Configuring Local Area Connections
A local area connection is created automatically if a computer has a network adapter and is connected to a network. If a computer has multiple network adapters and is connected to a network, you'll have one local area connection for each adapter. If no network connection is available, you should connect the computer to the network or create a different type of connection, as explained in the "Managing Local Area Connections" section of this tutorial.
Computers use IP addresses to communicate over TCP/IP. Windows Vista provides the following ways to configure IP addressing:
- Manually IP addresses that are assigned manually are called static IP addresses.
Static IP addresses are fixed and don't change unless you change them. You'll usually assign static IP addresses to Windows servers, and when you do this, you'll need to configure additional information to help the server navigate the network.
- Dynamically A DHCP server (if one is installed on the network) assigns dynamic IP addresses at startup, and the addresses might change over time. Dynamic IP addressing is the default configuration.
- Alternatively (IPv4 only) When a computer is configured to use DHCPv4 and no DHCPv4 server is available, Windows Vista assigns an alternate private IP address automatically. By default, the alternate IPv4 address is in the range from 169.254.0.1 to 169.254.255.254 with a subnet mask of 255.255.0.0. You can also specify a user-configured alternate IPv4 address, which is particularly useful for laptop users.
Configuring Static IP Addresses
When you assign a static IP address, you need to tell the computer the IP address you want to use, the subnet mask for this IP address, and, if necessary, the default gateway to use for internetwork communications. An IP address is a numeric identifier for a computer. IP addressing schemes vary according to how your network is configured, but they're normally assigned based on a particular network segment.
IPv6 addresses and IPv4 addresses are very different, as discussed in the "Working with TCP/IP and the Dual IP Stack" section of this tutorial. With IPv6, the first 64 bits represent the network ID and the remaining 64 bits represent the network interface. With IPv4, a variable number of the initial bits represent the network ID and the rest of the bits represent the host ID. For example, if you're working with IPv4 and a computer on the network segment 10.0.10.0 with a subnet mask of 255.255.255.0, the first three bits represent the network ID, and the address range you have available for computer hosts is from 10.0.10.1 to 10.0.10.254. In this range, the address 10.0.10.255 is reserved for network broadcasts.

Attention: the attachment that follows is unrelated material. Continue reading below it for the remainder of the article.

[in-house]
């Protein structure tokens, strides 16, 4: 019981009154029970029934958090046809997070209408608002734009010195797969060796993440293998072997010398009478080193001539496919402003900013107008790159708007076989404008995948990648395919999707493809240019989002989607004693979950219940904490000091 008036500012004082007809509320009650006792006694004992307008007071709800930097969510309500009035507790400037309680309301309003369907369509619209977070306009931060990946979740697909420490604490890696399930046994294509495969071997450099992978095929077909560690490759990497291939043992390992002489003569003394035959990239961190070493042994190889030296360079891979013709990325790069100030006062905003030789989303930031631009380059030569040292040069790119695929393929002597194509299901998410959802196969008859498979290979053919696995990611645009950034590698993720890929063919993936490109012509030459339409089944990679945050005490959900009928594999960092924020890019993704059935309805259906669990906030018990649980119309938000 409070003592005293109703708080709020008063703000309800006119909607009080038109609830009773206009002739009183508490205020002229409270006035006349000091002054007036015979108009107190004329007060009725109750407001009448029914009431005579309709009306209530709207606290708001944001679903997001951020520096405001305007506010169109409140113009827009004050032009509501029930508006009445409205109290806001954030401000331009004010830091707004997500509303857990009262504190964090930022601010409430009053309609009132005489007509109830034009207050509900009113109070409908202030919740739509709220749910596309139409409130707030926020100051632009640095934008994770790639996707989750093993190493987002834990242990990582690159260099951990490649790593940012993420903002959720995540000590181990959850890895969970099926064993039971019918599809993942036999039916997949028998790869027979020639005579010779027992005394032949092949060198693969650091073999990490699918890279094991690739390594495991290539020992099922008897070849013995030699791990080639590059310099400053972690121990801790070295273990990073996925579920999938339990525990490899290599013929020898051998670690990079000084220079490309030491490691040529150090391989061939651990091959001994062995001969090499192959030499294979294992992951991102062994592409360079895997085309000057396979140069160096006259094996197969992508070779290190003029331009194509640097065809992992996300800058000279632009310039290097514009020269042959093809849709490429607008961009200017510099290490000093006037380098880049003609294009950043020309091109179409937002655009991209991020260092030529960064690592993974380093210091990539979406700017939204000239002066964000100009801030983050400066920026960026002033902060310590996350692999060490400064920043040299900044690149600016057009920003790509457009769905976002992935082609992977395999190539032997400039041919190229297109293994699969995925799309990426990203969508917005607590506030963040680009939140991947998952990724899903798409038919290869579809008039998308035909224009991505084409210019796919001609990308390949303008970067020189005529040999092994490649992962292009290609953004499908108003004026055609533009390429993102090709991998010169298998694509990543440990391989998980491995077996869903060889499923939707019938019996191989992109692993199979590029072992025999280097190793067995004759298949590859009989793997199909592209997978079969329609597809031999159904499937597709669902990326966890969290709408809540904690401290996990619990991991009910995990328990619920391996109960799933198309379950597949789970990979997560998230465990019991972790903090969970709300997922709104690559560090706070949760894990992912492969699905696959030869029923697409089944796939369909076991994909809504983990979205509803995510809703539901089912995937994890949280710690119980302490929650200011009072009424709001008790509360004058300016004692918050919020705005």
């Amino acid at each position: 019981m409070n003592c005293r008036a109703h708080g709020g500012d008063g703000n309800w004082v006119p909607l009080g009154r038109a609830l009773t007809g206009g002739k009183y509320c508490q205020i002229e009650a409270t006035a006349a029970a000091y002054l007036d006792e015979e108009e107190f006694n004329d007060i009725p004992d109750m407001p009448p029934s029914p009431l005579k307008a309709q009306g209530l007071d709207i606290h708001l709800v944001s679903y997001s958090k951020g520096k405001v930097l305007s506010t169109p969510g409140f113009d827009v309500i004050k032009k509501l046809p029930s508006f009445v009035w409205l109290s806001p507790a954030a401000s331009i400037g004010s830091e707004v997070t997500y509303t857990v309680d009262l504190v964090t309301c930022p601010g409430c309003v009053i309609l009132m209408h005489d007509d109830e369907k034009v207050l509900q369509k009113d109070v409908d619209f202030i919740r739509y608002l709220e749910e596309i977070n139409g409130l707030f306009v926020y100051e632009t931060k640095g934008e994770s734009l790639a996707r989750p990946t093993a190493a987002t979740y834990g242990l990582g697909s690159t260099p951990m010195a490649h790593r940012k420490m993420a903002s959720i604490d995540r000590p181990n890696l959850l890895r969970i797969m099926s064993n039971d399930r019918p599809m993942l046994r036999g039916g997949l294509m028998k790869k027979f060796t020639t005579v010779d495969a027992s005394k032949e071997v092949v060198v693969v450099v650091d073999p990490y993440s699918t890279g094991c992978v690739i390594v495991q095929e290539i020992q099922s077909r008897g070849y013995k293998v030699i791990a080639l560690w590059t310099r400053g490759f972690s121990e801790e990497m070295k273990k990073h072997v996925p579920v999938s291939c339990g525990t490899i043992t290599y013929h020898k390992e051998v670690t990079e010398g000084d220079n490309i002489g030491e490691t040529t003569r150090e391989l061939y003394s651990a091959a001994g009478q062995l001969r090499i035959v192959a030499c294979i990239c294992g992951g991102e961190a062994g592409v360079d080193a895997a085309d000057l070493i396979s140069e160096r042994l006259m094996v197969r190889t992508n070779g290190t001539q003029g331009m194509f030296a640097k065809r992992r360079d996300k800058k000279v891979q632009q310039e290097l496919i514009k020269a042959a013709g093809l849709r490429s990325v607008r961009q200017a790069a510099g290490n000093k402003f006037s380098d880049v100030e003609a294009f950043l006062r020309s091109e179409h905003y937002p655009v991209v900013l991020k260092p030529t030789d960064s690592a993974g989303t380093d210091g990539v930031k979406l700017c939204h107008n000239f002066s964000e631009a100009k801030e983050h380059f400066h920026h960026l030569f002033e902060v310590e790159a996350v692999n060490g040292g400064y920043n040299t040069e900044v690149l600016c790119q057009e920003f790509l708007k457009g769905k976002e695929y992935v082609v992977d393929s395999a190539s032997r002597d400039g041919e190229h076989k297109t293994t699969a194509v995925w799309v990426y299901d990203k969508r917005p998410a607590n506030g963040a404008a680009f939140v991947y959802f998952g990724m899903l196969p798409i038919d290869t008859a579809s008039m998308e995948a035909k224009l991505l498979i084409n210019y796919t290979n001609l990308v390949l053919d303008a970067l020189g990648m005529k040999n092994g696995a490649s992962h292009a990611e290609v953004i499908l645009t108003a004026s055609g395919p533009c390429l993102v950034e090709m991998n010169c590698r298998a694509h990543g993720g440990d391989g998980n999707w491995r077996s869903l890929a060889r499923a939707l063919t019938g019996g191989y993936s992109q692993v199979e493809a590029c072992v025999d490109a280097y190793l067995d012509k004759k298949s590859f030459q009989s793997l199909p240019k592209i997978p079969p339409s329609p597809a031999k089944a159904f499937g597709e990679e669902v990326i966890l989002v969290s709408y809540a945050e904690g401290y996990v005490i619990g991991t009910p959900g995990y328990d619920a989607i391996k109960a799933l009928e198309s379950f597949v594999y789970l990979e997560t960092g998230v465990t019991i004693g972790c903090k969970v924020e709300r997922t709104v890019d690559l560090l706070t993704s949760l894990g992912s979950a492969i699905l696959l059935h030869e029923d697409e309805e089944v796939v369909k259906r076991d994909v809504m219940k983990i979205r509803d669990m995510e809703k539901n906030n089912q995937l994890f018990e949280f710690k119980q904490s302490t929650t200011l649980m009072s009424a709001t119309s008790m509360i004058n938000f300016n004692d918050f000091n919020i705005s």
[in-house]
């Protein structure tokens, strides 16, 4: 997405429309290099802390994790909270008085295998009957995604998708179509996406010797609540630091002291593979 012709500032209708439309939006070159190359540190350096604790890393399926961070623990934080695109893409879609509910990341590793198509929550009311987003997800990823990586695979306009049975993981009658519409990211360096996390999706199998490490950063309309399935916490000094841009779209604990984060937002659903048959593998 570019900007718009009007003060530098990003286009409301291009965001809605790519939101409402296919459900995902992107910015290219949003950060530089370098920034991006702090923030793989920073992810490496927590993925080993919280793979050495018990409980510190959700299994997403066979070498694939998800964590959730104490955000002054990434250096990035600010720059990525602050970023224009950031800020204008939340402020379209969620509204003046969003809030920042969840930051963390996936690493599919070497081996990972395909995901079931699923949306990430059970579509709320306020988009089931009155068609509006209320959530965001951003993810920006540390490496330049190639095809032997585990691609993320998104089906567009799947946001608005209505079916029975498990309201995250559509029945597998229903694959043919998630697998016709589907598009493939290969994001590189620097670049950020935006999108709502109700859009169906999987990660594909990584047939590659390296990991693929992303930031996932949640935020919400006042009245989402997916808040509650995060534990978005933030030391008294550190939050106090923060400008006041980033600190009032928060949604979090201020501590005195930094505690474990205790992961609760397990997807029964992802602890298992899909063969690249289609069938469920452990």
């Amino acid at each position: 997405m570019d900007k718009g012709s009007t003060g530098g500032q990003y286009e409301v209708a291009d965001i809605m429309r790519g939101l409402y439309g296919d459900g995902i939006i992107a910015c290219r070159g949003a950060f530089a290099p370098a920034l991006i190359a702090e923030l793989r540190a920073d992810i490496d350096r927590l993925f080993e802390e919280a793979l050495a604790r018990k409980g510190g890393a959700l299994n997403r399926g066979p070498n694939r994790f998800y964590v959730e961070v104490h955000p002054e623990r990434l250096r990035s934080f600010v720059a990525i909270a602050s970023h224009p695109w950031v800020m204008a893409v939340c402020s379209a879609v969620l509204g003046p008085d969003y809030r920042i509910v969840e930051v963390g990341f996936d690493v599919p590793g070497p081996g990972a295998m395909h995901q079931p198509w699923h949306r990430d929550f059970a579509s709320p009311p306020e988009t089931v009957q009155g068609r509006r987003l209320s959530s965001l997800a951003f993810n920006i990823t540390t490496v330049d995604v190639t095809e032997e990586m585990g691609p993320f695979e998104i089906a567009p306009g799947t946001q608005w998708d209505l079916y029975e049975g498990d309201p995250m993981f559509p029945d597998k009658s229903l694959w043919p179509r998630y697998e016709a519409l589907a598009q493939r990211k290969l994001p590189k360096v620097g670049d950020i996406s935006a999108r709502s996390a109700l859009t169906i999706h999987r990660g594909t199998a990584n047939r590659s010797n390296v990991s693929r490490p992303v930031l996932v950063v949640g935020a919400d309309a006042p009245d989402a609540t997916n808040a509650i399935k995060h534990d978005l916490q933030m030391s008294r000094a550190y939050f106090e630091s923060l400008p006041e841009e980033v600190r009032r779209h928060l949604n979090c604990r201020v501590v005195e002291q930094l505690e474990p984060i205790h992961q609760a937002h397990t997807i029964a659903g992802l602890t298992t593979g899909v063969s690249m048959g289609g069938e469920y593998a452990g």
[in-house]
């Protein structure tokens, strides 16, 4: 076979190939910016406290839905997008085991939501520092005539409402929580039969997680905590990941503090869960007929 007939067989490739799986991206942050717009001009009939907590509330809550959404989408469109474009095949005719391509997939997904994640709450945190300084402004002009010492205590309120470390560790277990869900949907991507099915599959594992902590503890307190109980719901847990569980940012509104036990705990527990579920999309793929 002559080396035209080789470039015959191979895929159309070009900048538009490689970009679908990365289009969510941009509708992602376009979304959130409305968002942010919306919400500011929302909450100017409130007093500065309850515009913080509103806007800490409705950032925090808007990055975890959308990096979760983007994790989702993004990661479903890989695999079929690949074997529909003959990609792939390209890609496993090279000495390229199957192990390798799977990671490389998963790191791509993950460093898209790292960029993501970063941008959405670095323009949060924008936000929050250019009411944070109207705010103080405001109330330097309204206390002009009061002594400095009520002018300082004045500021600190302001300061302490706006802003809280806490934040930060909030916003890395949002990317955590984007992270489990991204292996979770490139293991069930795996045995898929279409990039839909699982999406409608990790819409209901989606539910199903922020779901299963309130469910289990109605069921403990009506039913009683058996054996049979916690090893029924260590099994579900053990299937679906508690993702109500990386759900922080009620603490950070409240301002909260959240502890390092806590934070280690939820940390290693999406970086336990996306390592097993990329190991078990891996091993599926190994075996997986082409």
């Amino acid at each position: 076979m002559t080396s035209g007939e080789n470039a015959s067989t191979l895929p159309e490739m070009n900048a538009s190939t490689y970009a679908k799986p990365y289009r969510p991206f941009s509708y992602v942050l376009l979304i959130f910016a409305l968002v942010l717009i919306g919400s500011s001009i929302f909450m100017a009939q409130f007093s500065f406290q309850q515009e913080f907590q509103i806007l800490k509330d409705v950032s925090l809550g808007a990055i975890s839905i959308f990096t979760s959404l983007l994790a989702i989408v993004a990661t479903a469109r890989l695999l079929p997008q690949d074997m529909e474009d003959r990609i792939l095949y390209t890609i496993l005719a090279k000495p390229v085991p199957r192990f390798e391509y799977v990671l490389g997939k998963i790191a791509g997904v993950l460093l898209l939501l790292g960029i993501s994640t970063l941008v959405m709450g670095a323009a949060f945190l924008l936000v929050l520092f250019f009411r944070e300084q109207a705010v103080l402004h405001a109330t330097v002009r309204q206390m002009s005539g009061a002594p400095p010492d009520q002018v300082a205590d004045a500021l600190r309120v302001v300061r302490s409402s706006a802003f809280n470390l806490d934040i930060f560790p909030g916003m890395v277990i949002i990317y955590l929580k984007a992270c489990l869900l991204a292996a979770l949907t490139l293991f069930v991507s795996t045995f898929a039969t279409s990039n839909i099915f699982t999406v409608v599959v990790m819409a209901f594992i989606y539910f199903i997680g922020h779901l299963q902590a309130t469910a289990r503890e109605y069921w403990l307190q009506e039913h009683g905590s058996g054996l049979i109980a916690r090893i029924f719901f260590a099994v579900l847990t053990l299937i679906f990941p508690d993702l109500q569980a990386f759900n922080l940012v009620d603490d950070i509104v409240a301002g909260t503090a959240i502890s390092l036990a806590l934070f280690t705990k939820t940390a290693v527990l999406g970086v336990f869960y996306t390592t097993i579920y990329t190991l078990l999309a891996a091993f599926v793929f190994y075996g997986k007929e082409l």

If you're on a private network that is indirectly connected to the Internet, you should use private IPv4 addresses. Private network IPv4 addresses are summarized in Table below.
Private IPv4 Network Addressing
|Private Network ID||Subnet Mask||Network Address Range|
All other IPv4 network addresses are public and must be leased or purchased. If the network is connected directly to the Internet and you've obtained a range of IPv4 addresses from your Internet service provider, you can use the IPv4 addresses you've been assigned.
In this tutorial:
- Vista Configuring and Troubleshooting TCP/IP Networking
- Navigating Windows Vista Networking Features
- Working with Network Explorer
- Working with Network And Sharing Center
- Working with Network Map
- Installing Networking Components
- Installing Networking Services (TCP/IP)
- Configuring Local Area Connections
- Using the PING Command to Check an Address
- Configuring Dynamic IP Addresses and Alternate IP Addressing
- Configuring Multiple Gateways
- Configuring DNS Resolution
- Configuring WINS Resolution
- Managing Local Area Connections
- Viewing Network Configuration Information
- Troubleshooting and Testing Network Settings
- Performing Basic Network Tests
- Resolving IP Addressing Problems
- Releasing and Renewing DHCP Settings
- Registering and Flushing DNS